The left side of Yoshi's face has been painted with the pattern which he wore for a time. Although the background information indicated that he has since discontinued this practice, as far in advance as action figures tend to be prepared, it was probably produced before he had done so. Or Mattel simply chose to bring it back for this particular Global Superstars figure. It's a perfectly legitmate look for him.
While the face paint may be intended as a tribute to The Great Muta, there's a certain kabuki look to it. It's mostly white, with thin, decorative red and black lines. A kanji symbol, I suspect the one representing "pride" that Tatsu used when he more or less reinvented himself, is also present on his face, in black. Several streaks of Tatsu's hair have been colored red on the right side of his head. Overall, it makes for a decidedly colorful visage.
Tatsu is wearing black tights, a color that turns up quite often among WWE Superstars. It doesn't exactly make for the most colorful collection in the world. Fortunately, I have more colorfully-garbed figures of individuals like Rey Mysterio and Kofi Kingston to break up the moderate monotony.
Tatsu's tighes do have some fairly ornate patterning on them. There's a wide white stripe down the side of the right leg that has numerous kanji characters on it. I don't read Japanese (and for the sake of some other action figure lines I've collected in the past, such as certain Transformers and Gundams, I rather wish I did), but I was able to determine that the same symbol that appears on Tatsu's face is also among those on his tights.
The left side of Tatsu's tights has an ornate Japanese dragon imprinted on it in outline. It's a very fancy decoration, although it did give me a bit of a flashback to another Mattel action figure line from decades past.
Fortunately for Yoshi, not to mention hundreds of other action figures from various action figure lines from various companies, however this imprinting process is done, it has vastly improved since those days.
Tatsu's boots, also black, have outlined trim on them, in the form of red flames. He has silver wristbands, each of which has the Japanese flag imprinted on it.
Perhaps the most unusual costume characteristic on Yoshi Tatsu are these little armbands which look like thin black rope, and appear to have been tied off with excess rope hanging from the knots. It's not real rope, they're molded plastic, but they were molded separately and placed onto the figure during assembly.
Mattel's WWE line doesn't go in for the same level of standardization of bodies as some of their other lines, such as DC Universe or Masters of the Universe. This is certainly because the figures are based on real people, who have different body types, not fictional characters. However, there is a certain level of parts reusage, which is only understandable. Doubtless Mattel has a good supply of various body types, and when possible, they use the one that's closest to the actual physical build of the individual. And I have to say, the results are impressive.
Articulation of the figure is excellent. Yoshi Tatsu is fully poseable at the head, arms, elbows, wrists, waist, legs, knees, boot tops, and ankles. The legs move forward and backward, but not outward. And there is no mid-torso articulation. But keep in mind, this is pretty much the basic WWE Superstars line. If you want more articulation, it can be found in the Elite Collection, which includes mid-torso articulation and more extensive leg articulation. But you'll be paying quite a bit more for it, about 1-1/2 times the price of a Superstars figure. I'm content with the Superstars collection.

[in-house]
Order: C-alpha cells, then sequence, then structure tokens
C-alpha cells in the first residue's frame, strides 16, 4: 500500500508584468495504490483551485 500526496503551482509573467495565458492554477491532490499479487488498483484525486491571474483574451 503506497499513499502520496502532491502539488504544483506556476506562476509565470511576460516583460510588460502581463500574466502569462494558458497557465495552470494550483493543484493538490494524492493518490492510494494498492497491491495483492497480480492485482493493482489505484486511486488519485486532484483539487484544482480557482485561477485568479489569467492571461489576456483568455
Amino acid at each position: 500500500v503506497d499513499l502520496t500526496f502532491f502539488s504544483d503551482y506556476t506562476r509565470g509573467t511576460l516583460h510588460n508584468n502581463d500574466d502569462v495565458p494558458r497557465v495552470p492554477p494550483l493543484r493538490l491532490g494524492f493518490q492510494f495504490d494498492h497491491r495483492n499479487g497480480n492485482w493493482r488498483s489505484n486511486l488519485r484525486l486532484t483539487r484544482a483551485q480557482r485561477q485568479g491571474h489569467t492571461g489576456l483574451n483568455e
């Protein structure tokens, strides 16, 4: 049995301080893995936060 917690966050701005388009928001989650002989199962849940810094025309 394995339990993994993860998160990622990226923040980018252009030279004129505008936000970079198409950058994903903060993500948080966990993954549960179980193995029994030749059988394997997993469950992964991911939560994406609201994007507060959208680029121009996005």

So, what's my final word? This is a cool figure. As I've said in other WWE reviews, I'm really not sure why I didn't get into collecting these figures sooner. I can only say that I had other action figure priorities. Really, I still do, but I'm more than prepared to welcome in some of these WWE Superstars as I see ones that appeal to me and are good likenesses of the individuals, without some quirky facial expression -- another one of my criteria, and face paint aside, Yoshi Tatsu has a very straightforward expression on his face.
Mattel's done a really outstanding job with these figures, and the basic Superstars line is extensive (I have yet to see the same assortment in any two stores, which can be a little frustrating at times, especially since I'm still just "getting my feet wet" on this and am really not sure who to look for), they're well made, and they're abundantly affordable.
As for Yoshi Tatsu, I think it's unfortunate that he hasn't fared more prominently in the WWE. Not to denigrate the top stars, but I think the fans of the WWE would be well served with a greater level of variety. I like John Cena, Sheamus, and the other top players as much as anyone else, but I would like to see some other faces come in and present them with some different challenges from time to time -- and from what I saw of him when he first debuted, Yoshi Tatsu is more than up to the challenge.
In the meantime, I'm pleased to welcome his action figure into my growing collection of WWE Superstars figures. And if you're a fan of the WWE, I think you'll be pleased with him as well.
The WWE GLOBAL SUPERSTARS figure of YOSHI TATSU definitely has my highest recommendation!